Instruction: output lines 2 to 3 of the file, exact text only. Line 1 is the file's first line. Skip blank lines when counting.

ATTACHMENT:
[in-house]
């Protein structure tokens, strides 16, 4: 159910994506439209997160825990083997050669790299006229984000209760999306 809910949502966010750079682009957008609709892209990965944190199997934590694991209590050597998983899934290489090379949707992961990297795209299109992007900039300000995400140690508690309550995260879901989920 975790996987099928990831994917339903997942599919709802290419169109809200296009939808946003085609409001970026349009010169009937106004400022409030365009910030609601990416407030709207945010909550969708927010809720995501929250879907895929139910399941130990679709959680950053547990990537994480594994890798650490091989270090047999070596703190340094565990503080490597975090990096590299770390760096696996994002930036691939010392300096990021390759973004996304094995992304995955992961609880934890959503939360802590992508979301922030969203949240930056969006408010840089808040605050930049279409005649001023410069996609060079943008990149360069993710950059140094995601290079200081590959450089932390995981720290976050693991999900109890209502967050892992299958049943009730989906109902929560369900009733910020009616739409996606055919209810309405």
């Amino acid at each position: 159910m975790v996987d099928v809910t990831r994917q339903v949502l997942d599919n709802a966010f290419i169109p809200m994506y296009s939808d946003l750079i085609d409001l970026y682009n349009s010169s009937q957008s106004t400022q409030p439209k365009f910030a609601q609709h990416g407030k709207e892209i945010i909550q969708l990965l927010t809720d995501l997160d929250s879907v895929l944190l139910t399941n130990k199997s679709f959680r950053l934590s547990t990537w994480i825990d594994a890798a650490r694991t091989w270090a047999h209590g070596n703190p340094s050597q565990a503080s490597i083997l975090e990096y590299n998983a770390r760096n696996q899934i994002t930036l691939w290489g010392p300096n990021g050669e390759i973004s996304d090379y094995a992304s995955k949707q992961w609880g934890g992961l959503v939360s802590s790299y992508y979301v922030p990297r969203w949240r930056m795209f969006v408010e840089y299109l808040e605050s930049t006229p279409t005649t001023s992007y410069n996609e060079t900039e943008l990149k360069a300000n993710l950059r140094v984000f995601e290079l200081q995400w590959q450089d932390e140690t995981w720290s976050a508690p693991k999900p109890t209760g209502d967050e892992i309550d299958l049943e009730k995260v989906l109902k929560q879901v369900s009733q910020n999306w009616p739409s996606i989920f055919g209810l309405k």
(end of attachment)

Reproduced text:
């Protein structure tokens, strides 16, 4: 159910994506439209997160825990083997050669790299006229984000209760999306 809910949502966010750079682009957008609709892209990965944190199997934590694991209590050597998983899934290489090379949707992961990297795209299109992007900039300000995400140690508690309550995260879901989920 975790996987099928990831994917339903997942599919709802290419169109809200296009939808946003085609409001970026349009010169009937106004400022409030365009910030609601990416407030709207945010909550969708927010809720995501929250879907895929139910399941130990679709959680950053547990990537994480594994890798650490091989270090047999070596703190340094565990503080490597975090990096590299770390760096696996994002930036691939010392300096990021390759973004996304094995992304995955992961609880934890959503939360802590992508979301922030969203949240930056969006408010840089808040605050930049279409005649001023410069996609060079943008990149360069993710950059140094995601290079200081590959450089932390995981720290976050693991999900109890209502967050892992299958049943009730989906109902929560369900009733910020009616739409996606055919209810309405």
């Amino acid at each position: 159910m975790v996987d099928v809910t990831r994917q339903v949502l997942d599919n709802a966010f290419i169109p809200m994506y296009s939808d946003l750079i085609d409001l970026y682009n349009s010169s009937q957008s106004t400022q409030p439209k365009f910030a609601q609709h990416g407030k709207e892209i945010i909550q969708l990965l927010t809720d995501l997160d929250s879907v895929l944190l139910t399941n130990k199997s679709f959680r950053l934590s547990t990537w994480i825990d594994a890798a650490r694991t091989w270090a047999h209590g070596n703190p340094s050597q565990a503080s490597i083997l975090e990096y590299n998983a770390r760096n696996q899934i994002t930036l691939w290489g010392p300096n990021g050669e390759i973004s996304d090379y094995a992304s995955k949707q992961w609880g934890g992961l959503v939360s802590s790299y992508y979301v922030p990297r969203w949240r930056m795209f969006v408010e840089y299109l808040e605050s930049t006229p279409t005649t001023s992007y410069n996609e060079t900039e943008l990149k360069a300000n993710l950059r140094v984000f995601e290079l200081q995400w590959q450089d932390e140690t995981w720290s976050a508690p693991k999900p109890t209760g209502d967050e892992i309550d299958l049943e009730k995260v989906l109902k929560q879901v369900s009733q910020n999306w009616p739409s996606i989920f055919g209810l309405k």